Since the 1990's or so, the trend in the evolution of TV shows seems to be for them to take themselves more and more seriously. I quit watching The Big Bang Theory when it turned into a remake of Friends, and I quit watching Friends, Mad About You, The Drew Carey Show, Buffy the Vampire Slayer, and Xena-Warrior Princess when they turned into pretentious, self-indulgent (and, in the case of Buffy and Xena, downright depressing) soap operas. Somehow I stuck with Daria until the end. The last few episodes saved it (or, at least, shored it up), and it ended pretty much as I wanted, but I'm not convinced it was worth suffering through the last two seasons to get there.

And don't let me get started about Saving Grace. :)

TC said...

A Time Tunnel remake was produced for the Fox network in 2002. It was never broadcast, but is included on a Fox Home Entertainment DVD set (Time Tunnel, volume 2, disc 4).

As I complained above (just before clicking the Anonymous option out of habit), a lot of more recent TV series have had (IMHO) too much character development and heavy-handed drama. Of course, some shows are well suited to character-driven drama, and some aren't. For me, it works OK when the show has a reasonably realistic premise (lawyers, doctors, cops, even some science fiction), but not so much with outright fantasy (super heroes, sword-and-sorcery).

Interestingly, Voyage to the Bottom of the Sea seemed to attempt some character development and back stories on occasion ("Deadly Waters" featured Kowalski's brother, and "Thing From Inner Space" involved Patterson's father), but then the idea seemed to be dropped, as if they consciously decided to focus on "monster of the week" plots.

Of course, there is no accounting for the "vagaries of like," and you could argue at length about straight drama vs. camp comedy, among other things.

Offhand, I can't recall any episodes of Perry Mason or The Fugitive that stand out in my mind. Mason and Columbo were so formulaic that there wasn't much room for wide variation, either in plot or in quality. The Fugitive's premise was more flexible, but it (and The Invaders) still followed certain conventions.

All series tend to have "peaks and valleys," and most shows tend to run out of steam sooner or later. Trekkers often complain that the original series went downhill in its last season, although that season did have some good episodes, and the first two seasons had occasional clunkers. And, IMHO, Trek could get a little pretentious at times, and the later spin-offs were even worse, since they were created after the franchise had gained a cult following.

Joe Torcivia said...

I had a feeling that was you, behind your former label of “Anonymous”, when I posted that previous comment, TC! I just ran out of Sunday-evening time to prepare a response, before it was time for THE WALKING DEAD, the follow-up show TALKING DEAD, and then bedtime. I’m glad you have your own personal handle now, because such great comments deserve more specific attribution than “Anonymous”.

And, yes, the Stooges and Irwin Allen were indeed “for the masses”, ungrateful wretches that we are!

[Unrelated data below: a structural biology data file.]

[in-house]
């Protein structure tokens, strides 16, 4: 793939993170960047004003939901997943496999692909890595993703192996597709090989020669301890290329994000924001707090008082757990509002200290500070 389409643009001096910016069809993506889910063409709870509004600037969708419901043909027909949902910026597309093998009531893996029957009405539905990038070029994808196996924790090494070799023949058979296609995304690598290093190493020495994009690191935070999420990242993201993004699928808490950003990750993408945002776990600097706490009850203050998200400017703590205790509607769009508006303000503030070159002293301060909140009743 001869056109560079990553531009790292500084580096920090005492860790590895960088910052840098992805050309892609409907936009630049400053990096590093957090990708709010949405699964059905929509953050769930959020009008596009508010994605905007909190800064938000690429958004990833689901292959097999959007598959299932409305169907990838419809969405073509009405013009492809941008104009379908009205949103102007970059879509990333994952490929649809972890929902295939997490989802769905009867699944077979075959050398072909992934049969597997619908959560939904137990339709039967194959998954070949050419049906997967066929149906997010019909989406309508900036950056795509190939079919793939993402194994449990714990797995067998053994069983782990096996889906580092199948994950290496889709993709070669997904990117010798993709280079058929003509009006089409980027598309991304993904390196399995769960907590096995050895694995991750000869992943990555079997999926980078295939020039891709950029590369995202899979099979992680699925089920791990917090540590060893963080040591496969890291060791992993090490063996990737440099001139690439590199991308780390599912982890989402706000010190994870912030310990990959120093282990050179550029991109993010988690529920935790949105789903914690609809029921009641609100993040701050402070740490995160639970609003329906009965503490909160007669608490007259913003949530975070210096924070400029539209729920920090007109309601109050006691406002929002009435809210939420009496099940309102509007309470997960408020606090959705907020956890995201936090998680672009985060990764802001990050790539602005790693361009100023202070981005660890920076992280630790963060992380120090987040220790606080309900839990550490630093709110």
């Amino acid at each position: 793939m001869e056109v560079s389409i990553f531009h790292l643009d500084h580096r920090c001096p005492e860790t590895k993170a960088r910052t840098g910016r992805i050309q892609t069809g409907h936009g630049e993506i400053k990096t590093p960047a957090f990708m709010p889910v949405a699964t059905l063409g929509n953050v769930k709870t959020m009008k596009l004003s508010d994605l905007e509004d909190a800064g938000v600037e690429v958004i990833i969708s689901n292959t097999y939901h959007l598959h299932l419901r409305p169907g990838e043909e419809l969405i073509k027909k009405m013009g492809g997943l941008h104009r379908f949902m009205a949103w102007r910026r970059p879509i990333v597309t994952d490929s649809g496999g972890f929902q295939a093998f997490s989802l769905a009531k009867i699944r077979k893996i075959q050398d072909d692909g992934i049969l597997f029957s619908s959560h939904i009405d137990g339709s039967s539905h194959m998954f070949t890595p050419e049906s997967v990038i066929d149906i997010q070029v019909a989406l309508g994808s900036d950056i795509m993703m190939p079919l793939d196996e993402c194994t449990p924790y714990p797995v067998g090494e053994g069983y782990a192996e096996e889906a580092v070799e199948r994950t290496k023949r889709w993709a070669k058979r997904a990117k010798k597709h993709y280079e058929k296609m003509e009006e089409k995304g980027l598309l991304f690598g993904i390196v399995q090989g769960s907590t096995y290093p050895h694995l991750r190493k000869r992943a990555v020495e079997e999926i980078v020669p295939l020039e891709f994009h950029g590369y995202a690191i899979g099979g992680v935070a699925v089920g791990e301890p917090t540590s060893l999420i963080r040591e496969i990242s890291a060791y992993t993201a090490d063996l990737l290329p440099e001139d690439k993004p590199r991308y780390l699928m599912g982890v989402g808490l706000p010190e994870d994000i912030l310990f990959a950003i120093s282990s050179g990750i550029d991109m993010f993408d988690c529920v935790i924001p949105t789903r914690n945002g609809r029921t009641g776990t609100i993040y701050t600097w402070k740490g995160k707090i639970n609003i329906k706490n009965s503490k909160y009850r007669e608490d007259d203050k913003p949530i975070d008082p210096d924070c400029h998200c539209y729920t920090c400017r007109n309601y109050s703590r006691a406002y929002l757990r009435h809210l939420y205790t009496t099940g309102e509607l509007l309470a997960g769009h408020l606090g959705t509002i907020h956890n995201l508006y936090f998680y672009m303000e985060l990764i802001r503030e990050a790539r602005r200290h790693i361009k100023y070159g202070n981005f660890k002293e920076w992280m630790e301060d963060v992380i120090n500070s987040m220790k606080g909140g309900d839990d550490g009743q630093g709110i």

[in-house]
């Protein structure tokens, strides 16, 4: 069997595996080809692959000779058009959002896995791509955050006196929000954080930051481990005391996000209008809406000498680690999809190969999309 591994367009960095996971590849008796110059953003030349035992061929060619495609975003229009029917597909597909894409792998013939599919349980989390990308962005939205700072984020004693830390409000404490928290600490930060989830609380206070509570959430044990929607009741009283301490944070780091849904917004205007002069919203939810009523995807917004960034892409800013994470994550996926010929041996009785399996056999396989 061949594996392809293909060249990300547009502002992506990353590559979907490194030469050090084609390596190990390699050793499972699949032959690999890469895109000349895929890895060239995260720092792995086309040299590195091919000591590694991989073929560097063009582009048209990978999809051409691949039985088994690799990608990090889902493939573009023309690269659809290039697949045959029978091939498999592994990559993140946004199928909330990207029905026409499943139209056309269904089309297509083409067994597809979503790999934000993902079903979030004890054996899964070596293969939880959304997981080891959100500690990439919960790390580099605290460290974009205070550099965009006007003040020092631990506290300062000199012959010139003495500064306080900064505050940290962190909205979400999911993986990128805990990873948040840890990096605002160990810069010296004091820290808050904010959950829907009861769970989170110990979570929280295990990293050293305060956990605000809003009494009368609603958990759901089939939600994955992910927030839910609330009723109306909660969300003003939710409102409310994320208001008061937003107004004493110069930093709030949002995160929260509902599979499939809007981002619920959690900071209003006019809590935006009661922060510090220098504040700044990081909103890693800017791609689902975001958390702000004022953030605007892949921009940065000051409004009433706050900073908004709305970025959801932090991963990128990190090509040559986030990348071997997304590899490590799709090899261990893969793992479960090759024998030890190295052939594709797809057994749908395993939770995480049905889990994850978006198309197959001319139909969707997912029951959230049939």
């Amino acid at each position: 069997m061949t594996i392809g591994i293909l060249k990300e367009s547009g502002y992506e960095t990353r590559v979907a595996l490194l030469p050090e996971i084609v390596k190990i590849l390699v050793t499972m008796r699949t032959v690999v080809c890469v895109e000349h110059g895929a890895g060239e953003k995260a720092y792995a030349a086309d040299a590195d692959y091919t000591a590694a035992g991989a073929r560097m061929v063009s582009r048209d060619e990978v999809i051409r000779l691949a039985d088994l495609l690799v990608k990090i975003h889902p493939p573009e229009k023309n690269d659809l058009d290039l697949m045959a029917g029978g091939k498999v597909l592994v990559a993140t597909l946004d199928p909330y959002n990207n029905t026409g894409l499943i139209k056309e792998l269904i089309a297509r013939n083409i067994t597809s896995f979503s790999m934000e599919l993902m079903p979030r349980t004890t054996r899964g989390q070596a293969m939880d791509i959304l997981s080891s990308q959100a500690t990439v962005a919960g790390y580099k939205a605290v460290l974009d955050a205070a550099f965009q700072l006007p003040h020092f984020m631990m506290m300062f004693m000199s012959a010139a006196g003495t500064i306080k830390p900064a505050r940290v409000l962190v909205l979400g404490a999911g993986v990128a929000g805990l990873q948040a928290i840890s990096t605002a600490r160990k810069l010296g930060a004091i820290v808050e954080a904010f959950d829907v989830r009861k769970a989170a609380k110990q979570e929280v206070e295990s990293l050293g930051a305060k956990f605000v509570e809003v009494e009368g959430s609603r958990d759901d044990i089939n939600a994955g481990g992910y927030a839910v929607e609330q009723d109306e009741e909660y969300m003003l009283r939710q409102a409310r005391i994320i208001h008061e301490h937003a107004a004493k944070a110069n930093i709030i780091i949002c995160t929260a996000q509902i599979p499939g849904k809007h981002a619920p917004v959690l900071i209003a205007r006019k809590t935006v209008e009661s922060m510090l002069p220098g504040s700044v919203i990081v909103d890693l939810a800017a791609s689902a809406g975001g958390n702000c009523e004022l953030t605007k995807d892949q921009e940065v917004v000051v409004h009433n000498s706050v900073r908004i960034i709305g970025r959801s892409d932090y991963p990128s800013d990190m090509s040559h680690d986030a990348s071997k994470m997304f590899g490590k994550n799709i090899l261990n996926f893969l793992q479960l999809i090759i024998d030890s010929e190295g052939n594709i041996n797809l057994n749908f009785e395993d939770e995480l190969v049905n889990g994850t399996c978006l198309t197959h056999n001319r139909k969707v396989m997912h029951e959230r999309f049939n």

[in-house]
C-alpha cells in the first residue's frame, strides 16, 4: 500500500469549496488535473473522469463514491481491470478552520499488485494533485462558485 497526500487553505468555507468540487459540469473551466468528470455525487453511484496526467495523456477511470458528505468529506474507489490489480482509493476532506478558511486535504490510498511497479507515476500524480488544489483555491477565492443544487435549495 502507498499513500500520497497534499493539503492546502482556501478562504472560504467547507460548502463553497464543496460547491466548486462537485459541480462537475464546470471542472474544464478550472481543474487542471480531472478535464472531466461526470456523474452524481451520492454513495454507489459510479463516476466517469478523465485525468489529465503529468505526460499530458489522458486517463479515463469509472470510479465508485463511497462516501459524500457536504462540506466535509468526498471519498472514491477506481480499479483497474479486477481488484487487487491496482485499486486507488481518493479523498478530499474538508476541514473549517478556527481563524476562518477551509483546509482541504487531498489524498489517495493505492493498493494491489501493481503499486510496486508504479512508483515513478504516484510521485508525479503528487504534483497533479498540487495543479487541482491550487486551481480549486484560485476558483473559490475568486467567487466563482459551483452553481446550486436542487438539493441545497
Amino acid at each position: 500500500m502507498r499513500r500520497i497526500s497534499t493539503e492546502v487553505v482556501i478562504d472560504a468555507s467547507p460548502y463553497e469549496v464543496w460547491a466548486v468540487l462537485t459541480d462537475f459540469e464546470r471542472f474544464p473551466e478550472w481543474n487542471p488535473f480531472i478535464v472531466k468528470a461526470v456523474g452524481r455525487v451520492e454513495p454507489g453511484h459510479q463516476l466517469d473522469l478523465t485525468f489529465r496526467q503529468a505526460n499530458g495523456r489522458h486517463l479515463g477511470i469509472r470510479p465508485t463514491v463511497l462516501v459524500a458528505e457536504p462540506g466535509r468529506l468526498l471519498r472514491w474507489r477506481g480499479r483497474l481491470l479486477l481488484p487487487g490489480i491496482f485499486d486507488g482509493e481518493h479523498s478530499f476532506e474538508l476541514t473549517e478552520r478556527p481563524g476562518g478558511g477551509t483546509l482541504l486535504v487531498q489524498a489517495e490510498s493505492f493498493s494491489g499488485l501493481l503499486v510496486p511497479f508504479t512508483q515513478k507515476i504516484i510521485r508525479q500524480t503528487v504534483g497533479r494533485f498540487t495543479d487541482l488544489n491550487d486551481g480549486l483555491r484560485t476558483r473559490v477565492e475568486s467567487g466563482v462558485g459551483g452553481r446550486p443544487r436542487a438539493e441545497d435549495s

“The opening narration of the pilot episode said that the Seaview was "an instrument of marine research, while secretly the most powerful weapon afloat." And at the end of the episode, when Nelson recruits Crane to be the sub's permanent captain, he says that their mission will include both scientific research and national defense. Similarly, Starfleet's primary mission was exploration, but they could, and did, act as a defense force for the Federation when necessary.”

And, I’ve always maintained that this part of the quote was the most telling: “…an instrument of marine research, while secretly the most powerful weapon afloat”

Sure, they did research, such as marine life, environment, and exploration the uncharted depths. …But also (perhaps mostly) weapons, and even subliminal mind-control techniques (See “The Death Watch”). Never mind all those missions of espionage in seasons 1 and 2. At least that’s the way *I* always saw it. They were also privately “For Hire”, as you saw in “Leviathan”, “Thing from Inner Space”, and “Graveyard of Fear”.

Again, I’d love to have seen the degree to which VOYAGE would have “pulled-back” from its mid-sixties excesses, had it squeezed-out another season or two.

“Since the 1990's or so, the trend in the evolution of TV shows seems to be for them to take themselves more and more seriously.”

And I think we’re all the poorer for that! As much as I was riveted by LOST, and ditto now for THE WALKING DEAD, it’s sad for me to consider that there could never be another LOST IN SPACE. At least, for the most part, I managed to avoid most of the series you cite at the end of your “Anonymous” post.

That 2002 TIME TUNNEL pilot was an interesting take on the concept. Too bad it never made it.

“…a lot of more recent TV series have had (IMHO) too much character development and heavy-handed drama.”

Agreed, again! That’s exactly why I dream of seeing “another LOST IN SPACE”.

And, don’t forget that Patterson was (very) briefly being groomed as the “wise guy” of the Seaview crew, in both “Werewolf” and “Thing from Inner Space”. I’d assume to fill the personality void created by the departure (to the real-life military draft, so the story goes) of surfer-dude Stu Riley. I guess it was ultimately wise to have abandoned that shtick for Patterson, but I liked what little there was of it.